By Christian Philippsen, Managing Director, BENEO Asia Pacific
Consumers in Asia Pacific love theirconfectioneries, chocolates and sweet baked goods. Chocolate sales in this regionhave already outpaced that of Europe and North America (by about 2 percent) . Asia Pacific is also the fastest growing bakery products market with an expected growth of 6.7 percent CAGR from 2015 to2020 . At the same time, Asia Pacific consumers want to meet their needs for a healthier nutrition.According to Nielsen’s report on global health and wellness , 49 percent of global respondents consider themselves overweight and a similar percentage (50%) are actively trying to lose weight. Sales of health foods have also grown by 15 percent in the Asia Pacific region between 2012 and 2014. It is evident thatconsumers want the best of both worlds. They are increasingly looking for products with better nutritional profilesincludingless sugar, less fat and lower calories. Concurrently, they want to enjoythe sweetindulgent experience that we have all come to associate with confectionery and bakery.
The sweet sensation
One of the greatest challenges today in the food industry is how to answer the conflicting demands of new generation consumers: tasty food without the fat, sugar, carbs, calories. Sweet confectionery products, like chocolates and sweets,tend to contain high levels of sugar.Eating too much of these snacks may lead to obesity, overweight problems and diabetes. Also, they may not be efficient in providing the energy that we need to cope with everyday activities. Snacking itself is not a problem, and if consumed in moderation, snacking can even be part of a healthy lifestyle.
When it comes to sweet confectionery products, consumers are not necessarily willing to forgo a sweet taste. Innovative food manufacturers can play a positive role in improving consumers’ healthby offering confectioneries and sweet bakeryproducts that are more nutritionally balanced, while retaining the original taste of traditional recipes.This is possible by using functional ingredients such as BENEO’s isomalt. It is the only sugar replacer derived from sugar beet and therefore has a sugar-like taste and sweetening profile.As a bulk sweetener it can replace sugar in a 1:1 ratio, is low glycaemic in nature, toothfriendly and low in calorie (2 kcal/g). Confectionery manufacturers around the world appreciate it technical benefits such as low hygroscopicity, easy processing, high stability, transparent crystallization, etc. These make it the number one sugar replacer in hard candies worldwide. Also, isomalt provides the same taste, body, colour, pore size distribution and fluff consistency as if sugar were used, when used in baked goods.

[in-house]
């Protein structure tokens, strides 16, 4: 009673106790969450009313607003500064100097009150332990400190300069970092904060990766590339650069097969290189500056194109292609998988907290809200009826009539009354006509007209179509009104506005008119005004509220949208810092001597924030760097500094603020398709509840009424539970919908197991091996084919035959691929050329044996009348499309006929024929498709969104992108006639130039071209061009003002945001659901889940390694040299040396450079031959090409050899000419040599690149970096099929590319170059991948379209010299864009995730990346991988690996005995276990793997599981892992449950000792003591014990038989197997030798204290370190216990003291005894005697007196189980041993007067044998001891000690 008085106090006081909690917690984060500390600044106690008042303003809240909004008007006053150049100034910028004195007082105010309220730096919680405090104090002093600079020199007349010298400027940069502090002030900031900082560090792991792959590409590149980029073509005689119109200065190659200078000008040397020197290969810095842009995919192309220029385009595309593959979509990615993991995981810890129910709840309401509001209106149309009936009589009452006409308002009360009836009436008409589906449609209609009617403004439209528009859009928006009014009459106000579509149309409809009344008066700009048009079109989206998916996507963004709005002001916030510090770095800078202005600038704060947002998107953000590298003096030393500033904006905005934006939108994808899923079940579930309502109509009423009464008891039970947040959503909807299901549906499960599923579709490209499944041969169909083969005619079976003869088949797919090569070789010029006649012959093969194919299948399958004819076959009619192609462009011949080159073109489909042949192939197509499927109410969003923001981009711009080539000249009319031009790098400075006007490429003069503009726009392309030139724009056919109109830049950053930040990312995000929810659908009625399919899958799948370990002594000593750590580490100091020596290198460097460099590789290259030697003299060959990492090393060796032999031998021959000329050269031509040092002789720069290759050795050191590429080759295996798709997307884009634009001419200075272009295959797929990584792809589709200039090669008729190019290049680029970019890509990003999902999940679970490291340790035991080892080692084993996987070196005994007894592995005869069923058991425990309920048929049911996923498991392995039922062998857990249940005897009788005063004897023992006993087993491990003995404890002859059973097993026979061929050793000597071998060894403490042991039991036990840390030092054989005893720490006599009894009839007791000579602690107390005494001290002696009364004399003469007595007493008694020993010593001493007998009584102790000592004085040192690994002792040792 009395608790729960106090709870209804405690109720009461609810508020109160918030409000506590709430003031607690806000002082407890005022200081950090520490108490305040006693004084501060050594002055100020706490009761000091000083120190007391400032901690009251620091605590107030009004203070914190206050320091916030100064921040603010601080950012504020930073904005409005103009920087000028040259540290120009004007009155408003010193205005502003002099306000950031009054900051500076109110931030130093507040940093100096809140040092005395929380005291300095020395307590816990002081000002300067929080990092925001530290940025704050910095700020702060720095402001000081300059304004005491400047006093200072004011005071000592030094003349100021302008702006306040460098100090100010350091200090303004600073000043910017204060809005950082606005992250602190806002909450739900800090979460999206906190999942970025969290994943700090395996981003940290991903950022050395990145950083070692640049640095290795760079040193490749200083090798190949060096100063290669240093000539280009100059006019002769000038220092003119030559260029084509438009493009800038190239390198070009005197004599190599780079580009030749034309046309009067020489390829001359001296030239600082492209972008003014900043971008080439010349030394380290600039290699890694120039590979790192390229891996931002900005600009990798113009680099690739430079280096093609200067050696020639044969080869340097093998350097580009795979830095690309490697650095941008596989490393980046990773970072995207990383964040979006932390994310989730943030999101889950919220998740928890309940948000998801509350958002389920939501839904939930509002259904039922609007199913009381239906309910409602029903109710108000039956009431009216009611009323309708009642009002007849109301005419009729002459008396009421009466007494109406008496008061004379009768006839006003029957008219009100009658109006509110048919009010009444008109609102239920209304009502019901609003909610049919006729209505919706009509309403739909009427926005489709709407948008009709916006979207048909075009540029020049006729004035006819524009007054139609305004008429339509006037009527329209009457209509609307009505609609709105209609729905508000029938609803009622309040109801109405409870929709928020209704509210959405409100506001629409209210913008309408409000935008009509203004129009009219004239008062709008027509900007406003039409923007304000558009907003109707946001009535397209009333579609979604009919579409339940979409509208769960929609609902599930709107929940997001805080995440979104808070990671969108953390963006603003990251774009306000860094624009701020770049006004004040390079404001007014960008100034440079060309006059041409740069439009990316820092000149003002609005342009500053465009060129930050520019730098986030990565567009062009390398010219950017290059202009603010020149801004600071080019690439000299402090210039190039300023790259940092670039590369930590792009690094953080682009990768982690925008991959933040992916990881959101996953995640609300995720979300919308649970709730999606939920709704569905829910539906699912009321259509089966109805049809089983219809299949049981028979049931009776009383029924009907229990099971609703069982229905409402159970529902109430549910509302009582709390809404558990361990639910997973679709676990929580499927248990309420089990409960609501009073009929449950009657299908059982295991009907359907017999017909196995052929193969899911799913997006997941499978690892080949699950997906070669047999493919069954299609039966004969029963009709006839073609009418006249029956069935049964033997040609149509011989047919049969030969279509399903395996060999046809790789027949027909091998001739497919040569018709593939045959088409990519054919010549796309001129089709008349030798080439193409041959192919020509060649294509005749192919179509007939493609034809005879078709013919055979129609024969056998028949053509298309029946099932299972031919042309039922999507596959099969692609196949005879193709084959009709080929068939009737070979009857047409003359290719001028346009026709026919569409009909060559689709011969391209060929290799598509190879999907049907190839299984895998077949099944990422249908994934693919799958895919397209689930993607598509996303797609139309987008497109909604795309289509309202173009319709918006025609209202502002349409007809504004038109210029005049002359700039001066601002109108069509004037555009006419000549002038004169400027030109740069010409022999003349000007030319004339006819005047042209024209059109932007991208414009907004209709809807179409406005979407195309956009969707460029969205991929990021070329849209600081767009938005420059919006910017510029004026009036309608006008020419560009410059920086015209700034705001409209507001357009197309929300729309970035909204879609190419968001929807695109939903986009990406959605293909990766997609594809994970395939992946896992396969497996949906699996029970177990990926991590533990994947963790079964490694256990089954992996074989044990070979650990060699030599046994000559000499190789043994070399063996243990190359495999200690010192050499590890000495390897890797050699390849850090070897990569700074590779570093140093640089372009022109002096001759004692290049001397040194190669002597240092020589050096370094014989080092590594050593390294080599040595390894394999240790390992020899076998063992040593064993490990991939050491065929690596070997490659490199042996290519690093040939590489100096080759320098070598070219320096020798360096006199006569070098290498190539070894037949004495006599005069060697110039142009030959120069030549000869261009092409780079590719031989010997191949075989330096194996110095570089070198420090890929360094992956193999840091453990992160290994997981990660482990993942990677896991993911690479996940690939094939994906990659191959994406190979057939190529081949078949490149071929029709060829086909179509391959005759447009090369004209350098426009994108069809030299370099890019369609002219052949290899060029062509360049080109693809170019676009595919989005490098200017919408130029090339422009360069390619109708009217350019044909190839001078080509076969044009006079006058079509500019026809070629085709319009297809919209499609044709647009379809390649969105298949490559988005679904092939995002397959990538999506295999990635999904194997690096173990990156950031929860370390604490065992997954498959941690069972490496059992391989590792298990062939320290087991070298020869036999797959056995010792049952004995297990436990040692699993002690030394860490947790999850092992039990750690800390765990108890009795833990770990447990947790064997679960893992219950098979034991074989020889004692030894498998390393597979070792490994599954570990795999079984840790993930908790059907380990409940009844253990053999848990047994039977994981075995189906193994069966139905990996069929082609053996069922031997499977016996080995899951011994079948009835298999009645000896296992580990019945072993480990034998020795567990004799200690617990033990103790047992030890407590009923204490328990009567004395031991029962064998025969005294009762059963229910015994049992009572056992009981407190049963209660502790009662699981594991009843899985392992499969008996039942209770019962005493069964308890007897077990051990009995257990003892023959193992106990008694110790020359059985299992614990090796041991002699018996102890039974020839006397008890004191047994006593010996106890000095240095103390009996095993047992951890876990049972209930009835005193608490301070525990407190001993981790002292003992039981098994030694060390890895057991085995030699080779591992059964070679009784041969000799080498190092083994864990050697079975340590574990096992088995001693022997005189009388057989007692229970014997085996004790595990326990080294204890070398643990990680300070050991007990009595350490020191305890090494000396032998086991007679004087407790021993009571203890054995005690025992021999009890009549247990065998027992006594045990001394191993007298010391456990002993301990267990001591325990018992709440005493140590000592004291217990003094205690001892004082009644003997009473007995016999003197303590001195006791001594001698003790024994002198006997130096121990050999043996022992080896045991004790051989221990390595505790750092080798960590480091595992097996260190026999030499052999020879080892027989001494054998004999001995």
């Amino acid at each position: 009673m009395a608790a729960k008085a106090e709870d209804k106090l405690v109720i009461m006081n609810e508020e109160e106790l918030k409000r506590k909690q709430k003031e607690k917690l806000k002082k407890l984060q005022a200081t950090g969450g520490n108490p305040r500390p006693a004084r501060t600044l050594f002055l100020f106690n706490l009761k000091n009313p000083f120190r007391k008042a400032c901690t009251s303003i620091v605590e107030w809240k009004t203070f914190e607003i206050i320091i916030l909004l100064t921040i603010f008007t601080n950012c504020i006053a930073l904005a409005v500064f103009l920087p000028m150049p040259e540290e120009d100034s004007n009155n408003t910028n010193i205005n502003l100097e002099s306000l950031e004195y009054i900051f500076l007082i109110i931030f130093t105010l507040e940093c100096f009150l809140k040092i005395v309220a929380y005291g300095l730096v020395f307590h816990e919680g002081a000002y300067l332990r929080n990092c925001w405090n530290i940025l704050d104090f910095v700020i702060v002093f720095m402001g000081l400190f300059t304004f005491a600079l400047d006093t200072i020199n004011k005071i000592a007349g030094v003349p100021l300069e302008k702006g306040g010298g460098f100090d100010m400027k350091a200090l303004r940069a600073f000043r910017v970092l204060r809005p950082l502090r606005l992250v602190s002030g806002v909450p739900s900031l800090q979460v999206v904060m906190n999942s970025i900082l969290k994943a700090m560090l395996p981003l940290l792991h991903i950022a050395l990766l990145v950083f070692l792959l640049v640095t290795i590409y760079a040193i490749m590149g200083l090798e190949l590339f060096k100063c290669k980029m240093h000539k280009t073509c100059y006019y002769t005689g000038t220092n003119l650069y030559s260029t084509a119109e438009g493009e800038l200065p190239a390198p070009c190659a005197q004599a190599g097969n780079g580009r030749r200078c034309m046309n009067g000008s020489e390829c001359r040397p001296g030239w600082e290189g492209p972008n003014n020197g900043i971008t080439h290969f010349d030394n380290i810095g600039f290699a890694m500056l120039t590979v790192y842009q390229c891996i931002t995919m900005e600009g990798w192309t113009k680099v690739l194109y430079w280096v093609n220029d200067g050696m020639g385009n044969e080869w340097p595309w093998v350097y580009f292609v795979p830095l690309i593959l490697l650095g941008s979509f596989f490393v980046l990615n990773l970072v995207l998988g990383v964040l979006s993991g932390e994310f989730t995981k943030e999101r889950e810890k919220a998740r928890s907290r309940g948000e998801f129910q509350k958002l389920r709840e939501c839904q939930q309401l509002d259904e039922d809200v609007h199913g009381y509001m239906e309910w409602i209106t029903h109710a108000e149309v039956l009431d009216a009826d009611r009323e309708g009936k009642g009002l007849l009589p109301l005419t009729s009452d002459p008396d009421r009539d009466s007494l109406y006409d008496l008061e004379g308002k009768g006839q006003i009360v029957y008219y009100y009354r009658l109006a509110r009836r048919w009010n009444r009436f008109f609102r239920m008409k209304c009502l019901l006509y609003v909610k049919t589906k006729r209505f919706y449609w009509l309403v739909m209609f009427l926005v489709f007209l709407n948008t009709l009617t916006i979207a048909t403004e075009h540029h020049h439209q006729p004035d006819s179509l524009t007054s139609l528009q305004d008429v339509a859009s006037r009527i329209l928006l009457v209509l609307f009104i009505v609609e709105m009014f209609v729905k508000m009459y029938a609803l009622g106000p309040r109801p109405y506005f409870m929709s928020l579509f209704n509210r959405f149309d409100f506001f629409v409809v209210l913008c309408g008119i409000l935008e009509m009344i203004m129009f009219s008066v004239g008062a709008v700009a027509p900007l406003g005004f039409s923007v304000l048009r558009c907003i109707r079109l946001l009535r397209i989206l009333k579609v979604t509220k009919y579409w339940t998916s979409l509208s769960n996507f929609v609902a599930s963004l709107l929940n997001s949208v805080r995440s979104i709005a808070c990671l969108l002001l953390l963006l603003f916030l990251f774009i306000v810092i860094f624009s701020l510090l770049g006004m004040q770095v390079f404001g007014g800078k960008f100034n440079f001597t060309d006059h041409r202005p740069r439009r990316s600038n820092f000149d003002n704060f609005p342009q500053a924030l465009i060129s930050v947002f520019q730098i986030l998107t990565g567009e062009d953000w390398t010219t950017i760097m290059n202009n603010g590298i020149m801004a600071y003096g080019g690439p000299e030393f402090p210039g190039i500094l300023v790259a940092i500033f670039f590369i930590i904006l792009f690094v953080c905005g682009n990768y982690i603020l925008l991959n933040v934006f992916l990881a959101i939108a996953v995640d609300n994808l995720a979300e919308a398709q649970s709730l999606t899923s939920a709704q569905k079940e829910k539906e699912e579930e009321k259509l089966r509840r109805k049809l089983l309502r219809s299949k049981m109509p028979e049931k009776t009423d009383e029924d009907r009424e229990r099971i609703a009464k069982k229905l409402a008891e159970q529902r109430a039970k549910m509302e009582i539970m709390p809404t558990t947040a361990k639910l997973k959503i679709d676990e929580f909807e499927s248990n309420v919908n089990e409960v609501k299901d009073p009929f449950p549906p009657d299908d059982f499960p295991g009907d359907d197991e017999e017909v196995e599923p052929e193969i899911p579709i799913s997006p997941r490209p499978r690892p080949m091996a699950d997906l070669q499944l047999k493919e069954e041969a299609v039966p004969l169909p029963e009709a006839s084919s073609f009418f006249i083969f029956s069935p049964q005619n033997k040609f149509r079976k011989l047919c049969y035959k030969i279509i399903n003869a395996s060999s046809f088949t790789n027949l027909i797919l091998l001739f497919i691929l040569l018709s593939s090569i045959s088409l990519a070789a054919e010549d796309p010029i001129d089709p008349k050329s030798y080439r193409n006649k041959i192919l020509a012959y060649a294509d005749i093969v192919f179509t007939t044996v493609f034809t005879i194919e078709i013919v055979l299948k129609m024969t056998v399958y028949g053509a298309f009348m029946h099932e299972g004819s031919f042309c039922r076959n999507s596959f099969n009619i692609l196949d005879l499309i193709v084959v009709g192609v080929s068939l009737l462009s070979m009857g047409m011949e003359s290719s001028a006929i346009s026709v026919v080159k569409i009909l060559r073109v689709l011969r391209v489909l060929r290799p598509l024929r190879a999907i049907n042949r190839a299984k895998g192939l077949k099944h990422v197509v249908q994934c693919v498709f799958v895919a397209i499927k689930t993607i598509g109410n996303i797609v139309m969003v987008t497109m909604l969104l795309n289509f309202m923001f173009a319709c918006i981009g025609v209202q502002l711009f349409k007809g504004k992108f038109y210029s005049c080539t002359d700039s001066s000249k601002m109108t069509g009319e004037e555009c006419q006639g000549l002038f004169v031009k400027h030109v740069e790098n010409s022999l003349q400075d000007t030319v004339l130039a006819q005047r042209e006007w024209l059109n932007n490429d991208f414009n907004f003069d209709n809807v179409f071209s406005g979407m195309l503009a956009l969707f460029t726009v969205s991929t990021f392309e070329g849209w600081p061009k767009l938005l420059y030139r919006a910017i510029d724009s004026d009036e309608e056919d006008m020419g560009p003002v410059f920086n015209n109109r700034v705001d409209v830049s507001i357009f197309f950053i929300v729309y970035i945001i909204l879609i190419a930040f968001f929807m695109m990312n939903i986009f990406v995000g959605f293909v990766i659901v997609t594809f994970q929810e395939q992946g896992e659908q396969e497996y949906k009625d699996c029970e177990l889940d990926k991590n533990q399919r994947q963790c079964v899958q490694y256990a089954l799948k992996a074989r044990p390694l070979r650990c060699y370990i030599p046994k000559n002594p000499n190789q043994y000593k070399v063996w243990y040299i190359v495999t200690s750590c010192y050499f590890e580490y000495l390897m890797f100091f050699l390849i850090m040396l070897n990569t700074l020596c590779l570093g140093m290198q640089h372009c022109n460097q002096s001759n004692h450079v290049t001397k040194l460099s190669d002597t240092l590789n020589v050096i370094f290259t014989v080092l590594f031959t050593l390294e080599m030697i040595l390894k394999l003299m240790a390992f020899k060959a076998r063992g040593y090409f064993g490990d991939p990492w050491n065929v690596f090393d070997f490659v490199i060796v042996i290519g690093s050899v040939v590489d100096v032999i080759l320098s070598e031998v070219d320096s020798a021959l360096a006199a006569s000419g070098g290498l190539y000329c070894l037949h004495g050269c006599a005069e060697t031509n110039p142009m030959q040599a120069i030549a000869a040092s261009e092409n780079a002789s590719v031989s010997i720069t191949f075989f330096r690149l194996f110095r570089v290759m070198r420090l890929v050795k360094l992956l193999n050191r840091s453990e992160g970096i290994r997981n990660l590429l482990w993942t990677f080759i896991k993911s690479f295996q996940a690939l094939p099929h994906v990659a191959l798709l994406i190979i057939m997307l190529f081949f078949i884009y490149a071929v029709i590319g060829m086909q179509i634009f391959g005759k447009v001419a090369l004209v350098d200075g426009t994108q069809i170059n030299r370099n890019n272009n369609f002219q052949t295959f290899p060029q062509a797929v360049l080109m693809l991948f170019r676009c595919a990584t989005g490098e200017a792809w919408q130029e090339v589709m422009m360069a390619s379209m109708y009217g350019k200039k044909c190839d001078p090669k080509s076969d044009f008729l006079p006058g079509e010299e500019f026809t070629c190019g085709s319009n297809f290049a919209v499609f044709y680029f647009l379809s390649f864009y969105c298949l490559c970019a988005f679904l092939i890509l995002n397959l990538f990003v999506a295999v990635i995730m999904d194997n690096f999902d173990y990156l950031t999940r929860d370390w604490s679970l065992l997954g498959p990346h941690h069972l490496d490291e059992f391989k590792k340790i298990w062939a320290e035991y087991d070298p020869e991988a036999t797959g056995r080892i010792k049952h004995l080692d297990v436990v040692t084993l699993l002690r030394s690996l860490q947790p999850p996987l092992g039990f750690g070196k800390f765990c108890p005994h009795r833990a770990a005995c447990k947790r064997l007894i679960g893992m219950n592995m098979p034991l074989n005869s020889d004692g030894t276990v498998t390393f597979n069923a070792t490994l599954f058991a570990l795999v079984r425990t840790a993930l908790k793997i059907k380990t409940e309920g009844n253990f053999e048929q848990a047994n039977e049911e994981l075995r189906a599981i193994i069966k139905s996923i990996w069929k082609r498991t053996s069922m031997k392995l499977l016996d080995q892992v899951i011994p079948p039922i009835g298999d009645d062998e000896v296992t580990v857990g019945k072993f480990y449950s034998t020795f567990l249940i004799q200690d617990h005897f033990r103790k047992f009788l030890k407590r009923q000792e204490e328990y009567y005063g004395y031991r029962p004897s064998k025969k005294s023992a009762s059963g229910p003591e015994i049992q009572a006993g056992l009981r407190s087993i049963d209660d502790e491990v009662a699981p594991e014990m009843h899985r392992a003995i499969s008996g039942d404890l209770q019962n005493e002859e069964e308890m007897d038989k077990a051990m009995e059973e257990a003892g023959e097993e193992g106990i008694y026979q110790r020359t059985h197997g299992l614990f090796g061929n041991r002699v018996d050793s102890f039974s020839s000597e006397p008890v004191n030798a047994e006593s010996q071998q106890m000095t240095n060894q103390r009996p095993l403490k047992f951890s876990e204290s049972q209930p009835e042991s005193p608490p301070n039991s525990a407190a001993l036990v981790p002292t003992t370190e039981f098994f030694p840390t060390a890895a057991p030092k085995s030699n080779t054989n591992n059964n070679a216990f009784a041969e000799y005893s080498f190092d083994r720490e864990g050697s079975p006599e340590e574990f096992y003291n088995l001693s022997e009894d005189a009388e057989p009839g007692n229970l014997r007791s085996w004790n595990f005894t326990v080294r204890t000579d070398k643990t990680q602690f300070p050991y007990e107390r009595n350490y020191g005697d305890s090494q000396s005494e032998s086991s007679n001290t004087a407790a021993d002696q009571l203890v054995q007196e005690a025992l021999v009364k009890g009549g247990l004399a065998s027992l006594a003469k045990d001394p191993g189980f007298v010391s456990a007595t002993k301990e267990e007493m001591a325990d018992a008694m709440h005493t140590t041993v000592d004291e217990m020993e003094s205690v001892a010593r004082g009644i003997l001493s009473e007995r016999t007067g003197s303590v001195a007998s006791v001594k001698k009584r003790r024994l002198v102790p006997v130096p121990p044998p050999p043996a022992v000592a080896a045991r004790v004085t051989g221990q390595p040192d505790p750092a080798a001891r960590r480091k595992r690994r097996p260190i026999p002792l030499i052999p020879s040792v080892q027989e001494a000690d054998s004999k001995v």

With the increased demand of consumers wanting health and wellbeing products, there are new opportunities for food manufacturers to tap on.Isomalt allows for claims such as “sugar-free”, “less sugar”, “no added sugar” or “reduced calories.” As consumers look to combine their taste for treats with an increasing focus on healthy living, confectionery and bakery products with isomalt give manufacturers the chance to distinguish themselves from the competition.